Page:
Peter J. Lewis
Chair, Department of Philosophy
Professor of Philosophy
Peter Lewis received his B.A. in Physics from Oxford University and his Ph.D. in Philosophy from the University of California, Irvine. His research interests center on philosophy of physics, in particular the foundations of quantum mechanics. Should we think of quantum mechanics as decribing the world? If so, what kind of description does it suggest, and in what ways does it conflict with our common sense conception? If not, what is the role of quantum mechanics, and how does this reflect the nature of scientific theories in general? He is also interested in various other issues concerning the nature of belief, scientific and otherwise. Should we regard scientific theories as true, even in the face of so many false theories in the history of science? How does evidence (particularly statistical evidence) confirm scientific theories? Under what circumstances is evidence misleading? How should we judge the overall accuracy of a set of beliefs?
- Ph.D. University of California, Irvine
- M.A. University of California, Irvine
- B.A. Brasenose College, Oxford University
Quantum Ontology: A Guide to the Metaphysics of Quantum Mechanics. Oxford University Press (2016).
(with Don Fallis), "Toward a Formal Analysis of Deceptive Signaling", Synthese 196: 2279–2303 (2019).
"Quantum Mechanics, Emergence, and Fundamentality", Philosophica 92: 53–75 (2017).
"Holism and Time Symmetry", Quanta 5: 95–92 (2016).
(with Don Fallis), "The Brier Rule is Not a Good Measure of Epistemic Utility (and Other Useful Facts about Epistemic Betterness)", Australasian Journal of Philosophy 94: 576–590 (2016).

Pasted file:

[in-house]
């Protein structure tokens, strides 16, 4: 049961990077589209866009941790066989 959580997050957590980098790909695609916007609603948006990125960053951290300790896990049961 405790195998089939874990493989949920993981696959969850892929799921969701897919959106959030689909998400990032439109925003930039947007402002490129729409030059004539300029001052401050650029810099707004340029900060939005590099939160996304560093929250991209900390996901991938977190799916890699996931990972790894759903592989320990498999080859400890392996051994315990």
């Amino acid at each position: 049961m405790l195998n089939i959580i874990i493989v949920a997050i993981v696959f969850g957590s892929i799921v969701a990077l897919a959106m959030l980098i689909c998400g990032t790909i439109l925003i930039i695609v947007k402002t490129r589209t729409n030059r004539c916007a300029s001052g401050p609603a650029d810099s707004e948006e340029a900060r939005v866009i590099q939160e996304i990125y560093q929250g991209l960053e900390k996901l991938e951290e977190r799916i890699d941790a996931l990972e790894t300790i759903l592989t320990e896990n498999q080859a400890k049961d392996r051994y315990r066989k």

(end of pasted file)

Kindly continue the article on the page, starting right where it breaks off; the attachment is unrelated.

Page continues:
"In Search of Local Beables", International Journal of Quantum Foundations 1: 215–229 (2015).
"Interpretations of Quantum Mechanics", in J. Fieser and B. Dowden (eds.), The Internet Encyclopedia of Philosophy, http://www.iep.utm.edu/int-qm/ (2015).
"Measurement and Metaphysics", in S. Gao (ed.), Protective Measurement and Quantum Reality. Cambridge: Cambridge University Press, 93–106 (2014).
"Retrocausal Quantum Mechanics: Maudlin's Challenge Revisited", Studies in History and Philosophy of Modern Physics 44: 442–449 (2013).
"The Doomsday Argument and the Simulation Argument", Synthese 190: 4009–4022 (2013).
"Dimension and Illusion", in A. Ney and D. Albert (eds.), The Wave Function. Oxford: Oxford University Press, 110–125 (2013).
"Conspiracy Theories of Quantum Mechanics", British Journal for the Philosophy of Science 57: 359–381 (2006).
"Why the Pessimistic Induction is a Fallacy", Synthese 129: 371–380 (2001).
"What is it Like to be Schrödinger's cat?", Analysis 60.1: 22–29 (2000).
"Quantum Mechanics, Orthogonality and Counting", British Journal for the Philosophy of Science 48: 313–328 (1997).